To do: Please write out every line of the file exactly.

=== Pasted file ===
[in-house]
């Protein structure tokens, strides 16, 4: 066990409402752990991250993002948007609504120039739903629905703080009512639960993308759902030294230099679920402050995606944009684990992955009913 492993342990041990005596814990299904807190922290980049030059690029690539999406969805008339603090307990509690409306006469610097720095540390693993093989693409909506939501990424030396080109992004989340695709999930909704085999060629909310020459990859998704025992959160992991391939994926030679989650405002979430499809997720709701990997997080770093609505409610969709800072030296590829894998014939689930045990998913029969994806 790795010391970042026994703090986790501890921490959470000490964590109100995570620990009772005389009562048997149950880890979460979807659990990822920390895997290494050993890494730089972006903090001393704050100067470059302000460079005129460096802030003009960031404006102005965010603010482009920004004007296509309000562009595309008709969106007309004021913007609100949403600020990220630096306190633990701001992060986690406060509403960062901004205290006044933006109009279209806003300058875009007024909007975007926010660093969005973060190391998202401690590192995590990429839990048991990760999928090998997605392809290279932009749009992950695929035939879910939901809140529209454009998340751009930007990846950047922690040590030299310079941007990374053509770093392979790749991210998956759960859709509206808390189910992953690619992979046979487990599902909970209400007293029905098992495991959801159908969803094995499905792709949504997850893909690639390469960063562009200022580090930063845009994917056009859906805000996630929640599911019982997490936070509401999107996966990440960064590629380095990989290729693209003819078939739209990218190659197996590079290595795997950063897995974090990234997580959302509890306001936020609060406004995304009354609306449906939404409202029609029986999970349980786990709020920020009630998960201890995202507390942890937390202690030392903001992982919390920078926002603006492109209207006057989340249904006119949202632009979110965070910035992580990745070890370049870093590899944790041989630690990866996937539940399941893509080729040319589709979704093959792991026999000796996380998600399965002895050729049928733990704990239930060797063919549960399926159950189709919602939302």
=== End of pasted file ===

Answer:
[in-house]
């Protein structure tokens, strides 16, 4: 066990409402752990991250993002948007609504120039739903629905703080009512639960993308759902030294230099679920402050995606944009684990992955009913 492993342990041990005596814990299904807190922290980049030059690029690539999406969805008339603090307990509690409306006469610097720095540390693993093989693409909506939501990424030396080109992004989340695709999930909704085999060629909310020459990859998704025992959160992991391939994926030679989650405002979430499809997720709701990997997080770093609505409610969709800072030296590829894998014939689930045990998913029969994806 790795010391970042026994703090986790501890921490959470000490964590109100995570620990009772005389009562048997149950880890979460979807659990990822920390895997290494050993890494730089972006903090001393704050100067470059302000460079005129460096802030003009960031404006102005965010603010482009920004004007296509309000562009595309008709969106007309004021913007609100949403600020990220630096306190633990701001992060986690406060509403960062901004205290006044933006109009279209806003300058875009007024909007975007926010660093969005973060190391998202401690590192995590990429839990048991990760999928090998997605392809290279932009749009992950695929035939879910939901809140529209454009998340751009930007990846950047922690040590030299310079941007990374053509770093392979790749991210998956759960859709509206808390189910992953690619992979046979487990599902909970209400007293029905098992495991959801159908969803094995499905792709949504997850893909690639390469960063562009200022580090930063845009994917056009859906805000996630929640599911019982997490936070509401999107996966990440960064590629380095990989290729693209003819078939739209990218190659197996590079290595795997950063897995974090990234997580959302509890306001936020609060406004995304009354609306449906939404409202029609029986999970349980786990709020920020009630998960201890995202507390942890937390202690030392903001992982919390920078926002603006492109209207006057989340249904006119949202632009979110965070910035992580990745070890370049870093590899944790041989630690990866996937539940399941893509080729040319589709979704093959792991026999000796996380998600399965002895050729049928733990704990239930060797063919549960399926159950189709919602939302």